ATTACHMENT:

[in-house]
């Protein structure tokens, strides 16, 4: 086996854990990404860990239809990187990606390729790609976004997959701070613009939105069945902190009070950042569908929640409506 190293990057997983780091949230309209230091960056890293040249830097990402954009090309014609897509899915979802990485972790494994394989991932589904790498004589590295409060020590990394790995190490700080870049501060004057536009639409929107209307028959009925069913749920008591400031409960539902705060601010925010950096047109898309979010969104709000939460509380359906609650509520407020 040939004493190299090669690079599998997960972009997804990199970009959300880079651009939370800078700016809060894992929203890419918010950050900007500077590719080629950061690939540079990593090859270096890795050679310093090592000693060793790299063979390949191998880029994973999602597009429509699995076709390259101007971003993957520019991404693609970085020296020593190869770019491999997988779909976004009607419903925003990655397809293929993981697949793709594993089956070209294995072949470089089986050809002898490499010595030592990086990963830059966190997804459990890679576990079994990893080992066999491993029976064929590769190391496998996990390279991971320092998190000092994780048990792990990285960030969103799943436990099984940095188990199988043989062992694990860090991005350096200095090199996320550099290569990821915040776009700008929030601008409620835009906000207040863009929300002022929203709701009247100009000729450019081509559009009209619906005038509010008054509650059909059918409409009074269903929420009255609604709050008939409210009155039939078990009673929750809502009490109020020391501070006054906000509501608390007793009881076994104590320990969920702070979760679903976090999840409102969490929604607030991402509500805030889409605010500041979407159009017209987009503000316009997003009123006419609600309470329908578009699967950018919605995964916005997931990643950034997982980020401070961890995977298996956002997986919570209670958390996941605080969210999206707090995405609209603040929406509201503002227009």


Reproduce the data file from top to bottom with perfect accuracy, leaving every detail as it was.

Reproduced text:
[in-house]
């Protein structure tokens, strides 16, 4: 086996854990990404860990239809990187990606390729790609976004997959701070613009939105069945902190009070950042569908929640409506 190293990057997983780091949230309209230091960056890293040249830097990402954009090309014609897509899915979802990485972790494994394989991932589904790498004589590295409060020590990394790995190490700080870049501060004057536009639409929107209307028959009925069913749920008591400031409960539902705060601010925010950096047109898309979010969104709000939460509380359906609650509520407020 040939004493190299090669690079599998997960972009997804990199970009959300880079651009939370800078700016809060894992929203890419918010950050900007500077590719080629950061690939540079990593090859270096890795050679310093090592000693060793790299063979390949191998880029994973999602597009429509699995076709390259101007971003993957520019991404693609970085020296020593190869770019491999997988779909976004009607419903925003990655397809293929993981697949793709594993089956070209294995072949470089089986050809002898490499010595030592990086990963830059966190997804459990890679576990079994990893080992066999491993029976064929590769190391496998996990390279991971320092998190000092994780048990792990990285960030969103799943436990099984940095188990199988043989062992694990860090991005350096200095090199996320550099290569990821915040776009700008929030601008409620835009906000207040863009929300002022929203709701009247100009000729450019081509559009009209619906005038509010008054509650059909059918409409009074269903929420009255609604709050008939409210009155039939078990009673929750809502009490109020020391501070006054906000509501608390007793009881076994104590320990969920702070979760679903976090999840409102969490929604607030991402509500805030889409605010500041979407159009017209987009503000316009997003009123006419609600309470329908578009699967950018919605995964916005997931990643950034997982980020401070961890995977298996956002997986919570209670958390996941605080969210999206707090995405609209603040929406509201503002227009």